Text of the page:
Many people undervalue the Sixth Amendment, the right to an attorney, until they’re arrested and accused of a crime. One man, however, does not seem to appreciate the work his attorneys did on his behalf. On January 2nd, 2012, Joshua Monson killed Brian Jones over a sale of methamphetamine. Monson was subsequently arrested and charged with possession of methamphetamine and second degree murder.
Attorney Tom Cox was assigned to represent Monson before Judge David Kurtz at the Everett Courthouse in Washington State. Monson borrowed a pencil while he waited in county jail. During the trial though, Cox was stabbed in the head by Monson with the pencil Monson had borrowed. Although Cox was not greatly wounded, Cox withdrew from the case and Judge Kurtz declared a mistrial. Gurjit Pundhar replaced Cox as Monson’s lawyer – and Monson also stabbed her in the head with a pencil. Judge Kurtz declared another mistrial and appointed a third attorney, Jesse Cantor, to represent Monson.
To ensure that the trial would proceed without another attorney stabbing, Kurtz ordered that an electrical cuff be trapped to Monson’s leg. Monson was always deprived of his weapon of choice, the county jail pencil. Although the state wanted Monson strapped down to a chair for good measure, Cantor argued against it, saying that the jury might be biased against Monson if they saw the defendant tied down to a chair like a mad man during the trial. Judge Kurtz agreed with the defense counsel.
During the prosecutor’s opening statement though, Monson obtained Cantor’s pen and stabbed Cantor in the head with the attorney’s own pen. Although Cantor wasn’t serious injured, Judge Kurtz declared that Monson had forfeited his right to an attorney and that Monson would be representing himself for the remainder of the trial – while tied down to a chair.
I think many readers will have one of two reactions to this story: “Monson deserves it,” and/or “well duh he’s guilty.” Although it is true that Monson’s own conduct is the reason Monson can’t have an attorney, the law in Washington State leaves it to the trial judge’s own discretion. Judge Kurtz did not have to deprive the defendant of his right to an attorney. Although appointing Monson a new lawyer again is still an option, at this point it seems that Monson is playing games with the court. However, Judge Kurtz could have saved time by denying one of Monson’s previous attorney’s requests to withdraw from the case.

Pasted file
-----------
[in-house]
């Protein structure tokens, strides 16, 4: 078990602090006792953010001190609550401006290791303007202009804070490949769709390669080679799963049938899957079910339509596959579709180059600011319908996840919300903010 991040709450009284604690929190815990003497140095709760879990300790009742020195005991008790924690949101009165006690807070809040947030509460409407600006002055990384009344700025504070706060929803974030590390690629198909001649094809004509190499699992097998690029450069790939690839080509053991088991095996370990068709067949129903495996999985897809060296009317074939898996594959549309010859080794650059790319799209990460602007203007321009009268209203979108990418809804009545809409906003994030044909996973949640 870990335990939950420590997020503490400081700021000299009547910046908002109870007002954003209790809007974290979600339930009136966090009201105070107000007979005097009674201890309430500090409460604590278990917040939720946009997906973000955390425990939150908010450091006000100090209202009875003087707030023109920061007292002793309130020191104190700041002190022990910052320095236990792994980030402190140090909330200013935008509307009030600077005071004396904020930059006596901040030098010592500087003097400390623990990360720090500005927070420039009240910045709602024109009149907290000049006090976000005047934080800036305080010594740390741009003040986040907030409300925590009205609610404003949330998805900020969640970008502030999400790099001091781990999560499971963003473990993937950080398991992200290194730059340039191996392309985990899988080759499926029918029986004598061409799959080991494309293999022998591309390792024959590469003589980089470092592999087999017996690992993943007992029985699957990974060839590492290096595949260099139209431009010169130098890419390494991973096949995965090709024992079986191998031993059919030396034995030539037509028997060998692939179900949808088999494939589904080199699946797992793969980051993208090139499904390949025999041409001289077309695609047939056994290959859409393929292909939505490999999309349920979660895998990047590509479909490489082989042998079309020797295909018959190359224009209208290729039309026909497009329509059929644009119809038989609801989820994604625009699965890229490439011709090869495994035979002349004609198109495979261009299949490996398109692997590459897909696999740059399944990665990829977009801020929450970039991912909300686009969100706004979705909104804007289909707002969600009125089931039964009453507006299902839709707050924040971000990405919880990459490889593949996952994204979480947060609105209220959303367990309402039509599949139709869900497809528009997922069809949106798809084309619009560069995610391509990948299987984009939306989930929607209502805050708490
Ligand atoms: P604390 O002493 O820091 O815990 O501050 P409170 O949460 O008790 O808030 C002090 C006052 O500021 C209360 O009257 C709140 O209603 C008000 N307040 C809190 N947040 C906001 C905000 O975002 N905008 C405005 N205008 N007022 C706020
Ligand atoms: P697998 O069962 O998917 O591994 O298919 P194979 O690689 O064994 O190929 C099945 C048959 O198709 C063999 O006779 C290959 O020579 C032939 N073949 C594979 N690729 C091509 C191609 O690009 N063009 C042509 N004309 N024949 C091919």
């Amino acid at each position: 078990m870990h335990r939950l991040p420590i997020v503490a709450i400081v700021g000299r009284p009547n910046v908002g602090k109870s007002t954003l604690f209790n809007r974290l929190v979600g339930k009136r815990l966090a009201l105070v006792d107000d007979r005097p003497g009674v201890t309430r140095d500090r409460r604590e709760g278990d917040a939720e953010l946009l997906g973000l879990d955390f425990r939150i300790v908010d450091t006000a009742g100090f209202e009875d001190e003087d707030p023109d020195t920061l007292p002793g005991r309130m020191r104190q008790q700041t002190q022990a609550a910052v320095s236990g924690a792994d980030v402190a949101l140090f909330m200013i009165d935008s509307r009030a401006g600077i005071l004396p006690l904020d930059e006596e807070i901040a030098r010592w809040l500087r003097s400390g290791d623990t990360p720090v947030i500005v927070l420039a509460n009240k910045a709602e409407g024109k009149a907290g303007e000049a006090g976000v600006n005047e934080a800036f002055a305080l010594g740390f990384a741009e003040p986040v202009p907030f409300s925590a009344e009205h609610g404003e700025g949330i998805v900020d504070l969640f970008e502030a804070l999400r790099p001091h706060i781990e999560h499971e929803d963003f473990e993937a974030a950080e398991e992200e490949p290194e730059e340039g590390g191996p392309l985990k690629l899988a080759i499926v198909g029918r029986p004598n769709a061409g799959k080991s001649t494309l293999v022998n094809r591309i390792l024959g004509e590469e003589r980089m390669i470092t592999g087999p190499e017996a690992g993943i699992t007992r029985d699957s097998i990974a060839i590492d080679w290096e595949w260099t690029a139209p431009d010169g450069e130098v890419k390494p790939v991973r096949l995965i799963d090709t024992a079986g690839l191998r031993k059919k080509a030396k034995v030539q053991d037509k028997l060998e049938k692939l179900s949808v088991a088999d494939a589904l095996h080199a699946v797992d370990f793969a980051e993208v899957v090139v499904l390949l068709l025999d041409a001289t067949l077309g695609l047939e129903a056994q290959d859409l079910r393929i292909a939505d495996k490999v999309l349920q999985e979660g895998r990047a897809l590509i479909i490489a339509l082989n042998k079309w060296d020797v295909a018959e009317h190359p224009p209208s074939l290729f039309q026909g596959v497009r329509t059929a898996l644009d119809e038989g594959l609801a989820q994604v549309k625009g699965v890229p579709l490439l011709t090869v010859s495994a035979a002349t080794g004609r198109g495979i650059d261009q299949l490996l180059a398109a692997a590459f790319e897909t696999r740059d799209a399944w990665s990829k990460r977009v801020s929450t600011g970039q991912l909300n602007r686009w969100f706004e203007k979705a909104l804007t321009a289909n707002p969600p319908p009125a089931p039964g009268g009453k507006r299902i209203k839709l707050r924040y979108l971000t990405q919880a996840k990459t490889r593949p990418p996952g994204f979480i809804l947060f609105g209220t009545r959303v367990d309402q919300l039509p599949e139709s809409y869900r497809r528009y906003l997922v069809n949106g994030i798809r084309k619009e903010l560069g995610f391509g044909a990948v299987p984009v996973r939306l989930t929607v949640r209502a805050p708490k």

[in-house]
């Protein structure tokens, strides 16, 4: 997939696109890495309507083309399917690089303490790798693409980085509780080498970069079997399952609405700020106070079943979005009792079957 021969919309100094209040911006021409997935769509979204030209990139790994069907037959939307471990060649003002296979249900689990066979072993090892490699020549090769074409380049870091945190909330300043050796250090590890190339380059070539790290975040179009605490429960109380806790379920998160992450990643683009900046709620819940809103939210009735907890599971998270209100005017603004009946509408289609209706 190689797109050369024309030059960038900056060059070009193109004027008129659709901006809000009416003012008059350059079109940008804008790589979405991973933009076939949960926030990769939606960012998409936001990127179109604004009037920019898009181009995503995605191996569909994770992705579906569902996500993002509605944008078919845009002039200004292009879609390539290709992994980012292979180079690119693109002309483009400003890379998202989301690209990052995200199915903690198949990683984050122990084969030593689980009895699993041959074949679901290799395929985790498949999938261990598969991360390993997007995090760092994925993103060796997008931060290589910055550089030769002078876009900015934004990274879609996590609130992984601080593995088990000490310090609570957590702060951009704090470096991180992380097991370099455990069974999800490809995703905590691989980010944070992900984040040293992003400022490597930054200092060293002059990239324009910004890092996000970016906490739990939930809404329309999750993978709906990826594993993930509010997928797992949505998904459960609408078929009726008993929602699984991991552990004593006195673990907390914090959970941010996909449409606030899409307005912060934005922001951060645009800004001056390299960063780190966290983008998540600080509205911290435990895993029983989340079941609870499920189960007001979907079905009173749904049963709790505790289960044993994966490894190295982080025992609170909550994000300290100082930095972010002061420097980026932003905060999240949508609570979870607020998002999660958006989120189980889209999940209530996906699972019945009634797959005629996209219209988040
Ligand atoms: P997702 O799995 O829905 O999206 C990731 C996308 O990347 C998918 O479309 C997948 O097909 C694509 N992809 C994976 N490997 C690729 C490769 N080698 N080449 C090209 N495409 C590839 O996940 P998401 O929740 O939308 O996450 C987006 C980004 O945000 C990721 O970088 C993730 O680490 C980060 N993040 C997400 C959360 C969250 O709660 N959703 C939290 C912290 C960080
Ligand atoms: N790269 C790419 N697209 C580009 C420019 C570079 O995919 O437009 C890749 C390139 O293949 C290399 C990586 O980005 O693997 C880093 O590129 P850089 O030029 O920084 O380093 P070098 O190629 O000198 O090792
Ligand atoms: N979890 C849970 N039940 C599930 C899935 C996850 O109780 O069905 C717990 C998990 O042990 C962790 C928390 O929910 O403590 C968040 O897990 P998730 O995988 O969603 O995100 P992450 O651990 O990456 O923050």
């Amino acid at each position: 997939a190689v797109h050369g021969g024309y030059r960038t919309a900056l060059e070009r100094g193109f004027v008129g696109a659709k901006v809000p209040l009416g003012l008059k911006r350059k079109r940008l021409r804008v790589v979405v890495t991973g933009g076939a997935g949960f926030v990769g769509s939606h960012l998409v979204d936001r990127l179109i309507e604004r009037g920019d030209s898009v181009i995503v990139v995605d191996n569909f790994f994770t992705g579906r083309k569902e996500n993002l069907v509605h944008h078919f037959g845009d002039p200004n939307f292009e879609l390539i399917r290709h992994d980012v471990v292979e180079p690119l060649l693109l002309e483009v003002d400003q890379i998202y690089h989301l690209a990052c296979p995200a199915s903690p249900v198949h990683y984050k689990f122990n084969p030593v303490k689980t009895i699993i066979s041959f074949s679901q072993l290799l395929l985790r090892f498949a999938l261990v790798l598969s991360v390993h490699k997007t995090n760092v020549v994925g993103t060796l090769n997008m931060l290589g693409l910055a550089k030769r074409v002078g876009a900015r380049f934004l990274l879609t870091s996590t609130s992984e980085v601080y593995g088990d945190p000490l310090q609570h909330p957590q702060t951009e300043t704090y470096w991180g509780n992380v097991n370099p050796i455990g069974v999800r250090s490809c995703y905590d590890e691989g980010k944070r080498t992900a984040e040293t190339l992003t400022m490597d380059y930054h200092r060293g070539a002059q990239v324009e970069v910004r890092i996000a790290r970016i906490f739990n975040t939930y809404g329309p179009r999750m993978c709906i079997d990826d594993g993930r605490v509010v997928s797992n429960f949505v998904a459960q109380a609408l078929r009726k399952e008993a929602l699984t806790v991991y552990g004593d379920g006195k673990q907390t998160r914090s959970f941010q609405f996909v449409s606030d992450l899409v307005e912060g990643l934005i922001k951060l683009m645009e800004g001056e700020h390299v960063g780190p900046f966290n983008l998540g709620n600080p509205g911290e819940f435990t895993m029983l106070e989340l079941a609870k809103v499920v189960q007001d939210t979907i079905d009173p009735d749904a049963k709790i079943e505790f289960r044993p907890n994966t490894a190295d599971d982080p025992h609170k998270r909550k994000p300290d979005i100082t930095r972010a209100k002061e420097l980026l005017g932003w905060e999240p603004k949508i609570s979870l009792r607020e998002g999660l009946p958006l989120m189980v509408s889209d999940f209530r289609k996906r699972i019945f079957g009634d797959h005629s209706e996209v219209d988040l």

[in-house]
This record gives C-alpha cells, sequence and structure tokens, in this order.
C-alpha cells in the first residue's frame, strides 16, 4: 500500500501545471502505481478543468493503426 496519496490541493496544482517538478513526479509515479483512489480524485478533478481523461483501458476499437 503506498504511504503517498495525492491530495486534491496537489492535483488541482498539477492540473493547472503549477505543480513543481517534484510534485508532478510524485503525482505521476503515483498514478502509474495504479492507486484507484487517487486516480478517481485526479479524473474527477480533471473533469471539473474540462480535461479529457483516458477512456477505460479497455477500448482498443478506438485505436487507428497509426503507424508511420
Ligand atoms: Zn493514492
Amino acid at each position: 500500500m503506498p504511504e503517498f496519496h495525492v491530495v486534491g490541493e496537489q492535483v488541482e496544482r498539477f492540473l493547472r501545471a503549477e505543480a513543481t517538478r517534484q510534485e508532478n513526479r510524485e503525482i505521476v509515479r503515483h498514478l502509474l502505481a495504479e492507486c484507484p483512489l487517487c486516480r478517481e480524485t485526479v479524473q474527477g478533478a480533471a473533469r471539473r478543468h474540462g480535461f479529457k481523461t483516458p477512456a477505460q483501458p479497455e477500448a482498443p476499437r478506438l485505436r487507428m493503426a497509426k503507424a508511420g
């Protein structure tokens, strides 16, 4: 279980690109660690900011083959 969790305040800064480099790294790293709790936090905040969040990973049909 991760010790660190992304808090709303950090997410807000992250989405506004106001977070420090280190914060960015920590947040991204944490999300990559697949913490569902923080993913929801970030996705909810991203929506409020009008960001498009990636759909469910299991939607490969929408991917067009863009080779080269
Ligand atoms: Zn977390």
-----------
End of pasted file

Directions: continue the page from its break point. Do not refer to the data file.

Indeed, the case Judge Kurtz cited in support of his decision, State v. Fualaau, had the trial judge deny an attorney’s request to withdraw from the case despite the fact the attorney had been assaulted by his own client. The Fualaau judge had ruled that there were no conflicts of interest in having a lawyer represent a client who had just attacked the lawyer. Although the law did leave the decision up to Judge Kurtz, his decision could have gone the other way.
Before Monson’s final attorney was stabbed, that attorney had argued that Monson should not be restrained to his chair since the restraints themselves might cause the jury to believe that Monson was guilty. Readers might be tempted to conclude that Monson is guilty based on his behavior in court, and that the trial is just a formality at this point. Please dispense yourselves of this belief. The legal system serves two functions, functions which are undermined by false assumptions of guilt based on behavior outside of the crimes the defendant is charged with.
The first function served by the legal system is the discovery of whether the defendant committed a specific crime. This might sound extremely obvious, but many people will look at a trial and ask “is the defendant guilty?” That question, however, is not the proper one. The real question behind a criminal trial should be “is defendant guilty of the crimes he (or she) is charged with?” Yes, Mr. Monson is very likely guilty of assault, but the actual charges are possession of meth and second-degree murder. Possession of an illegal drug and murder are separate crimes from assault; neither the jury nor the public should conclude that Monson is guilty of murder or possession of an illegal substance based on a trio of assaults.
The second, and lesser known, function of the legal system is assigning the proper punishment to the proper crime. Punishment in order to give retribution for the victims, i.e. “an eye for an eye,” only works if the defendant loses the same amount the defendant deprived from the victims. If Monson is convicted of murder because of the assaults on the three attorneys, than the trial will not be a proper recognition of the loss of Brian Jones. The murder will be overshadowed and the victim’s sense that their loss is being corrected will be eroded. The rights of the victim are also deprived when the defendant loses his right to an attorney. Although criminal law is about the authority of the state and the defendant’s crime, it is important that the judge’s decision reflects the interests of all parties involved.
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